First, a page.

Mixed Record Of Inflation Hedges

October 06, 2014

The Deflation Specter

While inflation is the perpetual worry of investors, many observers today think that the risk is still that prices will decline in absolute level; in other words, that the U.S. could experience deflation. This was the Fed’s worry for much of the 2008-2013 period, and European policymakers share that worry today. Why are falling prices bad? The usual answer is the interplay of debt and deflation.

Deflation is when the price of everything decreases. If the price of everything is decreasing, the price the debtors are paid for their labor—their wage—is decreasing. At the same time, the debt contracted by the debtor has not changed in value, so the debtor must spend less on other things to keep current on payments.

When these two facets of deflation are coupled, debtors typically have little room for fiscal maneuvering, and the resulting contractionary impact on an economy can be large.

Japan has struggled with falling prices for much of the past 20 years, so it could offer some hints as to how to position a portfolio in the event deflation becomes a problem in the U.S. I took the deflationary period to be the end of 1998 to the middle of 2012, before the current Prime Minister Shinzo Abe—the anti-deflation crusader—consolidated the leadership of his party. The chart below shows total nominal returns over this 13-year period.

Japan_Returns_During_Deflation

The fixed-income world is the mirror of what we found when looking at inflation, which is to say the bond market has the highest returns, and the T-bill market breaks even.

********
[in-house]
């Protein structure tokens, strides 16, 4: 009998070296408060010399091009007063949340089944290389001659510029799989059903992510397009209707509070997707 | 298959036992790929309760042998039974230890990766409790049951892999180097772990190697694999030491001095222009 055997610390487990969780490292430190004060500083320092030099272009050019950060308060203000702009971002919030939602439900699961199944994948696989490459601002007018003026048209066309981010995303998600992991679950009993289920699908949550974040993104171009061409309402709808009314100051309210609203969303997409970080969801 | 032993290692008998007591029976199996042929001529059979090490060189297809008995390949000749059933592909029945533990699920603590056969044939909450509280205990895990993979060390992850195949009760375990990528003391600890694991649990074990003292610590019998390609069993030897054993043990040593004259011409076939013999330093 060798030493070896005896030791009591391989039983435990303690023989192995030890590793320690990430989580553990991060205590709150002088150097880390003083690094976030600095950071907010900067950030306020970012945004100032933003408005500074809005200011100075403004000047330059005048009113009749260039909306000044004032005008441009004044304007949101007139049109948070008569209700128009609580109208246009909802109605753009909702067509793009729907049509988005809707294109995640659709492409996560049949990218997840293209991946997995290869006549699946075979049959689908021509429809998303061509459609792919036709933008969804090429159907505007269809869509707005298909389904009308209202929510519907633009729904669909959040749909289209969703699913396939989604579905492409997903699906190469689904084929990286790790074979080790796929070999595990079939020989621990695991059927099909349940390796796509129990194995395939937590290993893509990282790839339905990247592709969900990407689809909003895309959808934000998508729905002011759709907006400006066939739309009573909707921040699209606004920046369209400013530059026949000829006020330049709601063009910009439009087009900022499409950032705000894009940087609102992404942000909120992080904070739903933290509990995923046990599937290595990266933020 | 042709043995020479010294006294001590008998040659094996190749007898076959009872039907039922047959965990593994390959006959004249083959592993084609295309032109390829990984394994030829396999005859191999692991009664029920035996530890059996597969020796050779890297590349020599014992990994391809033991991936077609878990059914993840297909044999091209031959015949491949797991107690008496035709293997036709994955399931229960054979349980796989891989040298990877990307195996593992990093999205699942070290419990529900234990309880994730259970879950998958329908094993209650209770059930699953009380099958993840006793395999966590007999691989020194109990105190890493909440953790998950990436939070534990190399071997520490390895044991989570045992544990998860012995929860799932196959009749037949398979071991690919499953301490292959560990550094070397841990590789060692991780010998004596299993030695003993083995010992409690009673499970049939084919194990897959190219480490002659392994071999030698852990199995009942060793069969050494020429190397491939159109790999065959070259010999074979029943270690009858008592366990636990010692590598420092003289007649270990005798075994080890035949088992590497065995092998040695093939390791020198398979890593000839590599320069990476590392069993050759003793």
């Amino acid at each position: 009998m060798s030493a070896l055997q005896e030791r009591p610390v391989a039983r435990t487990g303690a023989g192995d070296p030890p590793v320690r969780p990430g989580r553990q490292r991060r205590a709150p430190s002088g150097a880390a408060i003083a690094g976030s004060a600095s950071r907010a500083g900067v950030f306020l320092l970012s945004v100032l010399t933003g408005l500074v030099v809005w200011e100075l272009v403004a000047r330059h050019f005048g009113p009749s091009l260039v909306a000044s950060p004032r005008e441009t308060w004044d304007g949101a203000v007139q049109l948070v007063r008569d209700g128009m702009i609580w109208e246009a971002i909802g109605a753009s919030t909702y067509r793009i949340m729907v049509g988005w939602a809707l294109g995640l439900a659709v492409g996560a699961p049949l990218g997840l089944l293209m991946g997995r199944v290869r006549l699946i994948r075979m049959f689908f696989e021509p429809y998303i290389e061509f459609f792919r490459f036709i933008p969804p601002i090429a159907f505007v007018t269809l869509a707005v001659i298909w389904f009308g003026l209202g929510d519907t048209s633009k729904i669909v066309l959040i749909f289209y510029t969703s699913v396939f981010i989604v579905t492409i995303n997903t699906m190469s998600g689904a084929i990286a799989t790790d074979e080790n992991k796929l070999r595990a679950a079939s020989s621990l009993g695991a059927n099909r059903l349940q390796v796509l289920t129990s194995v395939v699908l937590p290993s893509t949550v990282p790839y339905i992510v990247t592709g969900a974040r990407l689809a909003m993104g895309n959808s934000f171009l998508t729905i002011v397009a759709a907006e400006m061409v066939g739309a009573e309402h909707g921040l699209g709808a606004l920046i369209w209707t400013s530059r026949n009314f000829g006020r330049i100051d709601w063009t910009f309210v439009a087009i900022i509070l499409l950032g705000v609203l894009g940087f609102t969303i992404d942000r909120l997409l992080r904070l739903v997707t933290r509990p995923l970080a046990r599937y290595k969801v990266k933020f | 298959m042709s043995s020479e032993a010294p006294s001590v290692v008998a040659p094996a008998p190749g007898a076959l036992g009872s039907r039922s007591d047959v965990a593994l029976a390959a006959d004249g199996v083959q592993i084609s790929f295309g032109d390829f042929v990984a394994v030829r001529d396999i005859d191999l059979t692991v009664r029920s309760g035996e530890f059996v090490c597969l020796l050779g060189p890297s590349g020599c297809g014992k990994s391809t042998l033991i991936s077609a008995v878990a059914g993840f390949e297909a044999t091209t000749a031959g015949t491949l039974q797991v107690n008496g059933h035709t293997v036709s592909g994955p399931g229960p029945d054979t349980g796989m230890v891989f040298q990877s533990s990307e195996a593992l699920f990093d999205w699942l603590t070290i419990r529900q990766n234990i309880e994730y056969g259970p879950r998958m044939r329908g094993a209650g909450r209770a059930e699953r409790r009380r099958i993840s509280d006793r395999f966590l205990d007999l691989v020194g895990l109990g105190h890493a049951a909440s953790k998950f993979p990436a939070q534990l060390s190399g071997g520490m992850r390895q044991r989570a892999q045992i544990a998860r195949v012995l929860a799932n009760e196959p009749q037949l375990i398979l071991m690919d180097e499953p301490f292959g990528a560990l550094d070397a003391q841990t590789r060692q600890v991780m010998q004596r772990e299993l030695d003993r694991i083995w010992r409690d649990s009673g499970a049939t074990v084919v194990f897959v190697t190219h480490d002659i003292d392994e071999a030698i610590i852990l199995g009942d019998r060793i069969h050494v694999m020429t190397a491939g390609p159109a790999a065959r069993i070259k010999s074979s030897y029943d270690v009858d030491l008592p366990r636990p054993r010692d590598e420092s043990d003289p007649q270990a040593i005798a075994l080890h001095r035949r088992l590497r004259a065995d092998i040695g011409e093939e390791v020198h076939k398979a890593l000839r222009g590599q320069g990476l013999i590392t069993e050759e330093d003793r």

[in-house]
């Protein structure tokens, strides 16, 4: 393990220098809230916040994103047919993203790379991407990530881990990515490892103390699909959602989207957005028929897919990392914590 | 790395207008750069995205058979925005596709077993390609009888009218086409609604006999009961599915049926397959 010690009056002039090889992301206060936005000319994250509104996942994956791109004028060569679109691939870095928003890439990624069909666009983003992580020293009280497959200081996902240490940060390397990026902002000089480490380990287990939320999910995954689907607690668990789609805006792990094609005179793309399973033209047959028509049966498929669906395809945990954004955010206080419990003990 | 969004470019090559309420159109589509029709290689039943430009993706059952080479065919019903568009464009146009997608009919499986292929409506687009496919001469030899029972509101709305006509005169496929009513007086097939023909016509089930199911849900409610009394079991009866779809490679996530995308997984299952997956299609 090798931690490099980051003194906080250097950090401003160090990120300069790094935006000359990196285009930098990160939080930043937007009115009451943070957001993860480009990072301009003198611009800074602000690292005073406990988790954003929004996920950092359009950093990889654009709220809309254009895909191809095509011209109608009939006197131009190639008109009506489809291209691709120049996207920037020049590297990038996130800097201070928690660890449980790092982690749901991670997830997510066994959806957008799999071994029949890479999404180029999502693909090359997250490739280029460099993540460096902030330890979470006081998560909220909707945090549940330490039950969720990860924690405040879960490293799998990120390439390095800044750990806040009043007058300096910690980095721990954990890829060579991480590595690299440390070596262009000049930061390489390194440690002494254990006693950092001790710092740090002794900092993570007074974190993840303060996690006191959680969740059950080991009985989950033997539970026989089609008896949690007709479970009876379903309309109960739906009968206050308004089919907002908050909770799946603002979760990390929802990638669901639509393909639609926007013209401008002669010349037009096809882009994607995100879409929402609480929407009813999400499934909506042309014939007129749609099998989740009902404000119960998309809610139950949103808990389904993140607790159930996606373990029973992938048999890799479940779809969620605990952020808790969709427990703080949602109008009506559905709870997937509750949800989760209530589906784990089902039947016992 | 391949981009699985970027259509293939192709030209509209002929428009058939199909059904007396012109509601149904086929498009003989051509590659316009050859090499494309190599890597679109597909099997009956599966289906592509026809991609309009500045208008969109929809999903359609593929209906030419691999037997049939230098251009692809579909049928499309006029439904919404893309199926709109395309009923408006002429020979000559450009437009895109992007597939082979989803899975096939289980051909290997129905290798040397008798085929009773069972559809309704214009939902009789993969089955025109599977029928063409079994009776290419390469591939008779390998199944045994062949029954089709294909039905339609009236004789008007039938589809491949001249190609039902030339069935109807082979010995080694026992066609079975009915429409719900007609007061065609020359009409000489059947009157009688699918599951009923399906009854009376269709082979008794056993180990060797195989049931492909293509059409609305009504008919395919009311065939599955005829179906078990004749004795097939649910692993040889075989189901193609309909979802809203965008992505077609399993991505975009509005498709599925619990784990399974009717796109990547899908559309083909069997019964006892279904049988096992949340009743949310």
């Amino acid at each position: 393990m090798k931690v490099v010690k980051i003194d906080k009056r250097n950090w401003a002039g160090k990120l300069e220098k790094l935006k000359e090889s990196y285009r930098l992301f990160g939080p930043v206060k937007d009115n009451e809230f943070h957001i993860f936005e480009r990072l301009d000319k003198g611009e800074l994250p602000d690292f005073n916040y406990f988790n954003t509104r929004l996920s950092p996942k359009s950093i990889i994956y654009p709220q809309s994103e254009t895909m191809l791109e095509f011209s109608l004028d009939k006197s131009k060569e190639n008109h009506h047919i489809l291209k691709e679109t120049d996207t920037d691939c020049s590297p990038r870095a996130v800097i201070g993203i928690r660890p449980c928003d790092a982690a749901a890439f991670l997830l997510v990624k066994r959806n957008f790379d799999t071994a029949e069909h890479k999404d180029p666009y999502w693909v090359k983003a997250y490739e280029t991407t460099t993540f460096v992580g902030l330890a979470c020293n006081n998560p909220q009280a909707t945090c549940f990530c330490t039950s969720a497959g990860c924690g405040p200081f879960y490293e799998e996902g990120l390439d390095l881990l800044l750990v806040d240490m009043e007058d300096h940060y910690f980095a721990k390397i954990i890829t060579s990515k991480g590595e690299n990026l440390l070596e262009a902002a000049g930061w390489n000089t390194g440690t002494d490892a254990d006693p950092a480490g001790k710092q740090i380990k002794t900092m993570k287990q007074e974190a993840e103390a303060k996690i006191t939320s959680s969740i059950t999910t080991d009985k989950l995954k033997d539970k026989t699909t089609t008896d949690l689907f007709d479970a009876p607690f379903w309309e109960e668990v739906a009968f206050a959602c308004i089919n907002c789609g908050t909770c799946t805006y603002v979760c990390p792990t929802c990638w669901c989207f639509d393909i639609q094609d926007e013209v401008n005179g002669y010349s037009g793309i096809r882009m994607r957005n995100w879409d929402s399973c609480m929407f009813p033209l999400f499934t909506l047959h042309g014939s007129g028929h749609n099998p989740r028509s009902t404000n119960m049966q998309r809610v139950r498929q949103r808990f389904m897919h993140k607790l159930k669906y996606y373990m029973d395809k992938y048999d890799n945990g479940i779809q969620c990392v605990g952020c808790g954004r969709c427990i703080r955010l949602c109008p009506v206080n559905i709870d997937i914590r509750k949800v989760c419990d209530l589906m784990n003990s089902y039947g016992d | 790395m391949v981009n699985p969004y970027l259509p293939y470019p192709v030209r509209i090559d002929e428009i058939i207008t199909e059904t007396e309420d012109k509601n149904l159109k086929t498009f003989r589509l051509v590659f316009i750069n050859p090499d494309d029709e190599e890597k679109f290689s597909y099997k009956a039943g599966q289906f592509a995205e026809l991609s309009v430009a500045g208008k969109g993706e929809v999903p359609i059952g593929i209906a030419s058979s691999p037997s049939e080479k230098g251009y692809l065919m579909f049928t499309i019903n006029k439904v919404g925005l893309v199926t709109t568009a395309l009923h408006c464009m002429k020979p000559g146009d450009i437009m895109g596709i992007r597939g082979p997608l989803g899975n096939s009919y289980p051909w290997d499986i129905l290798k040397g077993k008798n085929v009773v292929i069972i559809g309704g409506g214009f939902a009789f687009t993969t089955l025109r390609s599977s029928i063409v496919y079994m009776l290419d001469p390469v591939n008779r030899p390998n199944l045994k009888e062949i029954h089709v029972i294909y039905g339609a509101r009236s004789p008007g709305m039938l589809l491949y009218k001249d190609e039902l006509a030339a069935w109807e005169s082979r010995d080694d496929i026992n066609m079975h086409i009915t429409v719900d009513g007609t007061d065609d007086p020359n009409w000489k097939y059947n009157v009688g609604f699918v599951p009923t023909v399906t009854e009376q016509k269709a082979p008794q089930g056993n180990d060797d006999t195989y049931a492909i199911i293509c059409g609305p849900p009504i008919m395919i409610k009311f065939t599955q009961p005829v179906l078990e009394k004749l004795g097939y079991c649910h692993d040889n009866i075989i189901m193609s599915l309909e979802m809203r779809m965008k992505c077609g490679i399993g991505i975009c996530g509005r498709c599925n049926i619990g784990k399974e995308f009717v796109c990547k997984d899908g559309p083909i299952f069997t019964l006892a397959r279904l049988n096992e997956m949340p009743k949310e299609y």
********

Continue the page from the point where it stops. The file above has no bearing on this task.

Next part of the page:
Riskier assets, such as stocks and property, suffered major declines over this long period. The preliminary lesson I draw from Japan’s experience is that long-maturity bonds are the best hedge in a portfolio against deflation.

Conclusions

Sometimes the best tools are the oldest tools.

After looking at the data and thinking about the issues, I think the best shifts to make to a portfolio if you are afraid of an inflation spike is to cut long-term bonds and perhaps even stocks and add very short-term bills. As short-term interest rates increase, the returns will help weather the volatility on core stock holdings.


Astor Investment Management is a money manager with an active and economically grounded approach to asset allocation. We believe that investment opportunities arise based on the ability to identify fundamental trends and changes in the economy. We build portfolios of ETFs appropriate for our analysis of the business and monetary policy cycles. For more information, see www.astorim.com; for our blog, see www.astorinsights.com.


 

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